We Will Rock You: Curricular Disruption in the Classroom
International Society for the Scholarship of Teaching and Learning
This paper will address the “integrating diverse disciplinary approaches to teaching, learning and SOTL” conference thread. My original question was simply how to get the students to spend more time editing their research papers to obtain a higher quality paper. This led to the idea of creating an iMovie research paper where the students would have to narrate their text, add images, and music for a final project. I put together a proposal requesting iPads for my seven students in Modern Philosophy. The final iMovie project brought together various disciplines since it required the student to find both visual components for their movie but also music appropriate to the time period. They were also encouraged to connect modern philosophy with some other discipline. The students wrote their paper as an iThoughts storyboard, found and/or created images to enhance that text, added music, and read their text as the narration of the movie. This single project, therefore, engages a diverse array of learners: auditory, visual, collaborative, creative, critical, linear.
This one project also encompasses diverse disciplinary approaches: writing a traditional paper, art appreciation, music appreciation, visual arts, and multi-media presentation. One of the outcomes of the iMovie project was better text for their research papers since it required the students to continually revisit the text and therefore to continually edit. Comparison of papers between same level philosophy classes confirmed that the iMovie project resulted in better research paper text. This proof of concept course has inspired an ongoing SOTL investigation into the efficacy of mobile devices in better meeting student learning outcomes.
Questions to be addressed this fall are: 1) to what extent do mobile devices support learning outcomes? 2) To what extent is student learning and retention enhanced by mobile technology? 3) Does curricular re-design around mobile devices better meet the learning objective of critical thinking?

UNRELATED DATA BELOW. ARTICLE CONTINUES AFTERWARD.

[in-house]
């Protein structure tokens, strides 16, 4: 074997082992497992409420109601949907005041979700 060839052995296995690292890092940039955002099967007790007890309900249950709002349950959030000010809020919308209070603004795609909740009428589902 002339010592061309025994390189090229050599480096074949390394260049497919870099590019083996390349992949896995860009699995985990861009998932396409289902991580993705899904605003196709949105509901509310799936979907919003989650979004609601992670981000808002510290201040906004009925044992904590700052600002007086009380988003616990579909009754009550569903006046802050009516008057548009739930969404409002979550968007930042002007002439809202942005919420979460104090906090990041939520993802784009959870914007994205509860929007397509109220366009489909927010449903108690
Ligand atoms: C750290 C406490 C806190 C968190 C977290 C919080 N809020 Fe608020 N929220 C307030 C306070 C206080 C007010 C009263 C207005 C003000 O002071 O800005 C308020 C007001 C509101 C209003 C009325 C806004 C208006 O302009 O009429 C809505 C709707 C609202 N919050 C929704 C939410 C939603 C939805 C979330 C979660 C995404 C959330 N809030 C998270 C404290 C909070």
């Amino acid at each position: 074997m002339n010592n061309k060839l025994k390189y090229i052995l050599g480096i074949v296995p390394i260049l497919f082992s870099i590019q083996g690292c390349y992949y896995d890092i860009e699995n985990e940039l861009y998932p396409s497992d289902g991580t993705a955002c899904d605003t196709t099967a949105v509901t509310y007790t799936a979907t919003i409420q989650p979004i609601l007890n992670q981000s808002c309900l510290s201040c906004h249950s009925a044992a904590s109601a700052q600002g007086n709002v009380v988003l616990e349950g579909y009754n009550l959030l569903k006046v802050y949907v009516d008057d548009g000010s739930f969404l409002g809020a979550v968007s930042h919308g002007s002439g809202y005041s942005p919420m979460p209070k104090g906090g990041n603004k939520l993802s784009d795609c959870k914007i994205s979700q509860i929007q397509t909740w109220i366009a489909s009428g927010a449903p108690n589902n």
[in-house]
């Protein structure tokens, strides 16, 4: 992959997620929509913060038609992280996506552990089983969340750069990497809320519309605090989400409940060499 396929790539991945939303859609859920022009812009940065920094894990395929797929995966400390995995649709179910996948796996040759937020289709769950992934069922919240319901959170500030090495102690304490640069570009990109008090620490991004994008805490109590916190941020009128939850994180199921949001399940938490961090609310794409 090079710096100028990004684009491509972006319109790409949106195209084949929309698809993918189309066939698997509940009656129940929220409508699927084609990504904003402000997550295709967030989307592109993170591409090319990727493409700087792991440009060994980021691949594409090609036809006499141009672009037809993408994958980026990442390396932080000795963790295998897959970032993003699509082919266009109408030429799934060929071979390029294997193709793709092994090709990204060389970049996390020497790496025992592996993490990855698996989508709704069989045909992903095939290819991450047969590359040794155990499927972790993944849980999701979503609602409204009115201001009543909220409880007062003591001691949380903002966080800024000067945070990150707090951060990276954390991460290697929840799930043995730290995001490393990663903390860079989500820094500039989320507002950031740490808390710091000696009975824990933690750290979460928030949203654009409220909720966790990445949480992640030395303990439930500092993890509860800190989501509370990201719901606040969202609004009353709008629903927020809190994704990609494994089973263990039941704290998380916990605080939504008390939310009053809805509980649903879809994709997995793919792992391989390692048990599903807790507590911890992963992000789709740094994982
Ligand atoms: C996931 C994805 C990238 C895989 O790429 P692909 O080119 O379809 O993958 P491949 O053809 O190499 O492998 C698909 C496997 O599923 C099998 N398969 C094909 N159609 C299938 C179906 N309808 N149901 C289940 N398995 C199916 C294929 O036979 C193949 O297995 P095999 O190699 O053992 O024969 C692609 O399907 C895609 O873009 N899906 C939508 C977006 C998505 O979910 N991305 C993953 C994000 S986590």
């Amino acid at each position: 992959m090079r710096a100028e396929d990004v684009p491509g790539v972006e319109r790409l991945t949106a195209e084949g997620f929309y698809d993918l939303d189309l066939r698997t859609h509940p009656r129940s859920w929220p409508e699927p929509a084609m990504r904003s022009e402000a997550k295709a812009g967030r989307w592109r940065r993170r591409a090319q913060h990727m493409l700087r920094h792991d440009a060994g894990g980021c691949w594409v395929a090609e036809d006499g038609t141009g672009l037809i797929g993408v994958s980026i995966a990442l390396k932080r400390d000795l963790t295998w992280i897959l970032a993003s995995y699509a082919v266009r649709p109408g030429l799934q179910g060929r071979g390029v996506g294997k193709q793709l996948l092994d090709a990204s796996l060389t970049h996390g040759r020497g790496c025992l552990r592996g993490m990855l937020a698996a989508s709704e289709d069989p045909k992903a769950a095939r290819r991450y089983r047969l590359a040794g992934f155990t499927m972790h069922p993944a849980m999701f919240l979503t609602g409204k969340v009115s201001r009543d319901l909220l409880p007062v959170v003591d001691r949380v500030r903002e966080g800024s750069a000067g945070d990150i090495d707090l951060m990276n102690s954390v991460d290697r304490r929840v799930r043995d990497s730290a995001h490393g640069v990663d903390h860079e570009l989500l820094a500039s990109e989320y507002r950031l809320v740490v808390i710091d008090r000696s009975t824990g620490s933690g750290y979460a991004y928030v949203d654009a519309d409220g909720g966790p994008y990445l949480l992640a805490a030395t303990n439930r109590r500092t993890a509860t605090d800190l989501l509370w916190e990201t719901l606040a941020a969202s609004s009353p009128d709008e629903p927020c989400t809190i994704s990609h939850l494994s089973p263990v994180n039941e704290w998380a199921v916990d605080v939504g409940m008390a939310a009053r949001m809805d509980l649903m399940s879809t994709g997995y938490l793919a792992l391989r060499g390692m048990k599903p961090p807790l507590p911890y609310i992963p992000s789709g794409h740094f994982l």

The Educause Horizon Report (2010) mentions several universities that are experimenting with mobile devices. However in all cases, the mobile device was substituted into the classroom either for a textbook, video screen, or notebook. None of the case studies thus far have investigated the efficacy of mobile devices to transform the curriculum to better meet student learning outcomes. My preliminary findings indicate that these devices can transform the classroom curriculum to better meet learning outcomes. A larger study will be conducted in the fall at my University that compares iPad-required sections with non-iPad sections to measure the extent that mobile devices play in better meeting student outcomes through curricular re-envisioning.
The use of mobile devices is not for the kind of teacher who prefers to be the “sage on the stage.” Mobile devices allow the student to become a colleague in the content of the course, which better engages them since they have a greater ownership in the content.
The session seeks to achieve a better appreciation of how mobile devices can easily tap into diverse disciplines that transform the classroom resulting in deeper student learning, prolonged engagement, and heightened critical thinking skills.
technology, humanities, iPad, mobile, philosophy
Curriculum and Instruction | Philosophy
Joyce Lazier (2012).
We Will Rock You: Curricular Disruption in the Classroom. Presented at International Society for the Scholarship of Teaching and Learning, Hamilton, Canada.
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